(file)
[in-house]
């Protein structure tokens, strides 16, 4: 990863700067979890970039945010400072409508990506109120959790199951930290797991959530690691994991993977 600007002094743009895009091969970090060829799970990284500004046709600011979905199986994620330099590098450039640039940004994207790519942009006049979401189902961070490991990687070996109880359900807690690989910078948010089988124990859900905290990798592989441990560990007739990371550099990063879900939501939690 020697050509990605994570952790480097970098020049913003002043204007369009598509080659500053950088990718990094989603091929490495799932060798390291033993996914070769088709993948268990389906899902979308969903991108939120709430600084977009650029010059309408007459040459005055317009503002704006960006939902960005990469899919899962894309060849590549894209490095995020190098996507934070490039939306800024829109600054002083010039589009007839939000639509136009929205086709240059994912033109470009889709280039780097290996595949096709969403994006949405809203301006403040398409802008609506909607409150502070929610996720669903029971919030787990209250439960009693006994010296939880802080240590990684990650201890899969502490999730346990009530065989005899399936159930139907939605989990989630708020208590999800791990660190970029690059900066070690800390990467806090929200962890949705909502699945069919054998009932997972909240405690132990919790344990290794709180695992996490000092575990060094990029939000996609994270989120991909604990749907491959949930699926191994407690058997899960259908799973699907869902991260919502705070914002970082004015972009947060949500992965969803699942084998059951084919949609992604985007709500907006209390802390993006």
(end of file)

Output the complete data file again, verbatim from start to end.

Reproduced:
[in-house]
């Protein structure tokens, strides 16, 4: 990863700067979890970039945010400072409508990506109120959790199951930290797991959530690691994991993977 600007002094743009895009091969970090060829799970990284500004046709600011979905199986994620330099590098450039640039940004994207790519942009006049979401189902961070490991990687070996109880359900807690690989910078948010089988124990859900905290990798592989441990560990007739990371550099990063879900939501939690 020697050509990605994570952790480097970098020049913003002043204007369009598509080659500053950088990718990094989603091929490495799932060798390291033993996914070769088709993948268990389906899902979308969903991108939120709430600084977009650029010059309408007459040459005055317009503002704006960006939902960005990469899919899962894309060849590549894209490095995020190098996507934070490039939306800024829109600054002083010039589009007839939000639509136009929205086709240059994912033109470009889709280039780097290996595949096709969403994006949405809203301006403040398409802008609506909607409150502070929610996720669903029971919030787990209250439960009693006994010296939880802080240590990684990650201890899969502490999730346990009530065989005899399936159930139907939605989990989630708020208590999800791990660190970029690059900066070690800390990467806090929200962890949705909502699945069919054998009932997972909240405690132990919790344990290794709180695992996490000092575990060094990029939000996609994270989120991909604990749907491959949930699926191994407690058997899960259908799973699907869902991260919502705070914002970082004015972009947060949500992965969803699942084998059951084919949609992604985007709500907006209390802390993006």